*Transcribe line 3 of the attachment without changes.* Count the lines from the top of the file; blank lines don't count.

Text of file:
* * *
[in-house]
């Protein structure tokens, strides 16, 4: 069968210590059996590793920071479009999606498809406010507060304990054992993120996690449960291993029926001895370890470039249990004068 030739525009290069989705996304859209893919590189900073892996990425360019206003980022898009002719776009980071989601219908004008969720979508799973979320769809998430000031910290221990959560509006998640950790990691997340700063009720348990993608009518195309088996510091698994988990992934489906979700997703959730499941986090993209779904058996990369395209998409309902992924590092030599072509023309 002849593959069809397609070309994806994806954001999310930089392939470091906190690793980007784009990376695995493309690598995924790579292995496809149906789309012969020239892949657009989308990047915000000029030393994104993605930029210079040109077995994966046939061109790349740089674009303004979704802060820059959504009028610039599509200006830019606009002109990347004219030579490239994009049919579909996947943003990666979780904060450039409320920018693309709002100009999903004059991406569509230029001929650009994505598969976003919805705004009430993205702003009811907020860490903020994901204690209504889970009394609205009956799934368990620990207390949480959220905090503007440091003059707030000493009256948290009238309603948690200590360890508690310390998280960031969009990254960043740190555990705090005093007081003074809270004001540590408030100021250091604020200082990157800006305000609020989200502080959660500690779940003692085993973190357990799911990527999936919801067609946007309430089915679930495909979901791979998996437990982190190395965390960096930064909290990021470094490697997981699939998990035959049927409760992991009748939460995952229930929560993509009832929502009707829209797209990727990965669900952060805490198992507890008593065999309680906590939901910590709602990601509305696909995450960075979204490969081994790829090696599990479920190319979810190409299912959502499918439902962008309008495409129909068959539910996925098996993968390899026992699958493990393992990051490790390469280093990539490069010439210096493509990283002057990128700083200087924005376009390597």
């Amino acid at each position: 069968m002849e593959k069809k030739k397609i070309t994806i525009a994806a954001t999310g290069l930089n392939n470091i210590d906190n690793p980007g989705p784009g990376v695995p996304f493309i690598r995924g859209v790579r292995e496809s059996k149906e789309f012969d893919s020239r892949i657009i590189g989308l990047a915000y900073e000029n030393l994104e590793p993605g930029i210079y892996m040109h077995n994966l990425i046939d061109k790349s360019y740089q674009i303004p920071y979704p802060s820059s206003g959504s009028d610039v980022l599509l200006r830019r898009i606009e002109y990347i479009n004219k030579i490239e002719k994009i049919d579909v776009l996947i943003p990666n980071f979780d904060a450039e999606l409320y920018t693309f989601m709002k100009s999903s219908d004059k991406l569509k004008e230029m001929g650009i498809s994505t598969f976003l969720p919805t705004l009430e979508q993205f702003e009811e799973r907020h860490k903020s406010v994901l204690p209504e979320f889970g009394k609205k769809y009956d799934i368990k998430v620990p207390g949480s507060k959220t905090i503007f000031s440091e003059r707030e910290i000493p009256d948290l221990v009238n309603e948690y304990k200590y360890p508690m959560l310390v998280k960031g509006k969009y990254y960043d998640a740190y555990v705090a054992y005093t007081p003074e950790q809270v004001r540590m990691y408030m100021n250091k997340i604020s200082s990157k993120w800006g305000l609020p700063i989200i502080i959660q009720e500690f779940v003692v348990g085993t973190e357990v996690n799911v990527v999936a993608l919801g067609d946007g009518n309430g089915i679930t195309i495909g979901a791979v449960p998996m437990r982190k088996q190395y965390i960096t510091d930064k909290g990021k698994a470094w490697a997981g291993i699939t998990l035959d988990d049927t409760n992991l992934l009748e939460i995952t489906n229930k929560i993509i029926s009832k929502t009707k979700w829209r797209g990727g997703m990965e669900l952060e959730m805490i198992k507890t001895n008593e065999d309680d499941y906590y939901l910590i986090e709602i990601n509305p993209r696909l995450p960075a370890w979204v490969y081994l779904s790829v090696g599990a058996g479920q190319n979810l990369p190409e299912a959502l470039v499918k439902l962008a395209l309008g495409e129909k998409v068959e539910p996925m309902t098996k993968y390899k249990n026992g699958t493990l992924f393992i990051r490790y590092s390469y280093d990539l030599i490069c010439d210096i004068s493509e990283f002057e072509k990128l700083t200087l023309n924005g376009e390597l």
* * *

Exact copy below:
């Amino acid at each position: 069968m002849e593959k069809k030739k397609i070309t994806i525009a994806a954001t999310g290069l930089n392939n470091i210590d906190n690793p980007g989705p784009g990376v695995p996304f493309i690598r995924g859209v790579r292995e496809s059996k149906e789309f012969d893919s020239r892949i657009i590189g989308l990047a915000y900073e000029n030393l994104e590793p993605g930029i210079y892996m040109h077995n994966l990425i046939d061109k790349s360019y740089q674009i303004p920071y979704p802060s820059s206003g959504s009028d610039v980022l599509l200006r830019r898009i606009e002109y990347i479009n004219k030579i490239e002719k994009i049919d579909v776009l996947i943003p990666n980071f979780d904060a450039e999606l409320y920018t693309f989601m709002k100009s999903s219908d004059k991406l569509k004008e230029m001929g650009i498809s994505t598969f976003l969720p919805t705004l009430e979508q993205f702003e009811e799973r907020h860490k903020s406010v994901l204690p209504e979320f889970g009394k609205k769809y009956d799934i368990k998430v620990p207390g949480s507060k959220t905090i503007f000031s440091e003059r707030e910290i000493p009256d948290l221990v009238n309603e948690y304990k200590y360890p508690m959560l310390v998280k960031g509006k969009y990254y960043d998640a740190y555990v705090a054992y005093t007081p003074e950790q809270v004001r540590m990691y408030m100021n250091k997340i604020s200082s990157k993120w800006g305000l609020p700063i989200i502080i959660q009720e500690f779940v003692v348990g085993t973190e357990v996690n799911v990527v999936a993608l919801g067609d946007g009518n309430g089915i679930t195309i495909g979901a791979v449960p998996m437990r982190k088996q190395y965390i960096t510091d930064k909290g990021k698994a470094w490697a997981g291993i699939t998990l035959d988990d049927t409760n992991l992934l009748e939460i995952t489906n229930k929560i993509i029926s009832k929502t009707k979700w829209r797209g990727g997703m990965e669900l952060e959730m805490i198992k507890t001895n008593e065999d309680d499941y906590y939901l910590i986090e709602i990601n509305p993209r696909l995450p960075a370890w979204v490969y081994l779904s790829v090696g599990a058996g479920q190319n979810l990369p190409e299912a959502l470039v499918k439902l962008a395209l309008g495409e129909k998409v068959e539910p996925m309902t098996k993968y390899k249990n026992g699958t493990l992924f393992i990051r490790y590092s390469y280093d990539l030599i490069c010439d210096i004068s493509e990283f002057e072509k990128l700083t200087l023309n924005g376009e390597l």